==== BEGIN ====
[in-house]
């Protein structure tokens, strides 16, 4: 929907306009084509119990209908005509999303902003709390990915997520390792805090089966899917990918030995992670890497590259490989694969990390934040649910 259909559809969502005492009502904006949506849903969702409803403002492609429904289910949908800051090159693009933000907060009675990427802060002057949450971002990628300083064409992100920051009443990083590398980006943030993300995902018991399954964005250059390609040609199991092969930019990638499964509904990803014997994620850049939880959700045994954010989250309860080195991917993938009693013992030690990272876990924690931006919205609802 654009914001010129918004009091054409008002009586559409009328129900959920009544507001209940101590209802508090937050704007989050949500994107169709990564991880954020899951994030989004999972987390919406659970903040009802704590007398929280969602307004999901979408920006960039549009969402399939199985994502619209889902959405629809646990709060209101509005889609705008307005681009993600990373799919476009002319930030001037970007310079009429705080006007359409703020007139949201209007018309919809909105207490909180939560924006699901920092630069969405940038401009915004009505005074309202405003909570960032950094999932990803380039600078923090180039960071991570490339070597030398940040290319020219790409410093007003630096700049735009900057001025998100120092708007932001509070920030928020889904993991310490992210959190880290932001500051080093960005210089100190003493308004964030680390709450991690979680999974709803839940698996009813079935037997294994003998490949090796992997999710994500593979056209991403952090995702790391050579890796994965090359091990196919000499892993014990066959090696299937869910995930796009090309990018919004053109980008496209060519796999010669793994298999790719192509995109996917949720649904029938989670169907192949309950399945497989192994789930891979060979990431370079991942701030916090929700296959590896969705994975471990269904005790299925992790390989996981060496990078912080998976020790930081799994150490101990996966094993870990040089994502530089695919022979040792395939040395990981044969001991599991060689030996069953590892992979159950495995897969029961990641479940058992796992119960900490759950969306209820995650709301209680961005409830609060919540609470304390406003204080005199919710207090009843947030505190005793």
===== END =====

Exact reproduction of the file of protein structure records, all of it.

[in-house]
């Protein structure tokens, strides 16, 4: 929907306009084509119990209908005509999303902003709390990915997520390792805090089966899917990918030995992670890497590259490989694969990390934040649910 259909559809969502005492009502904006949506849903969702409803403002492609429904289910949908800051090159693009933000907060009675990427802060002057949450971002990628300083064409992100920051009443990083590398980006943030993300995902018991399954964005250059390609040609199991092969930019990638499964509904990803014997994620850049939880959700045994954010989250309860080195991917993938009693013992030690990272876990924690931006919205609802 654009914001010129918004009091054409008002009586559409009328129900959920009544507001209940101590209802508090937050704007989050949500994107169709990564991880954020899951994030989004999972987390919406659970903040009802704590007398929280969602307004999901979408920006960039549009969402399939199985994502619209889902959405629809646990709060209101509005889609705008307005681009993600990373799919476009002319930030001037970007310079009429705080006007359409703020007139949201209007018309919809909105207490909180939560924006699901920092630069969405940038401009915004009505005074309202405003909570960032950094999932990803380039600078923090180039960071991570490339070597030398940040290319020219790409410093007003630096700049735009900057001025998100120092708007932001509070920030928020889904993991310490992210959190880290932001500051080093960005210089100190003493308004964030680390709450991690979680999974709803839940698996009813079935037997294994003998490949090796992997999710994500593979056209991403952090995702790391050579890796994965090359091990196919000499892993014990066959090696299937869910995930796009090309990018919004053109980008496209060519796999010669793994298999790719192509995109996917949720649904029938989670169907192949309950399945497989192994789930891979060979990431370079991942701030916090929700296959590896969705994975471990269904005790299925992790390989996981060496990078912080998976020790930081799994150490101990996966094993870990040089994502530089695919022979040792395939040395990981044969001991599991060689030996069953590892992979159950495995897969029961990641479940058992796992119960900490759950969306209820995650709301209680961005409830609060919540609470304390406003204080005199919710207090009843947030505190005793």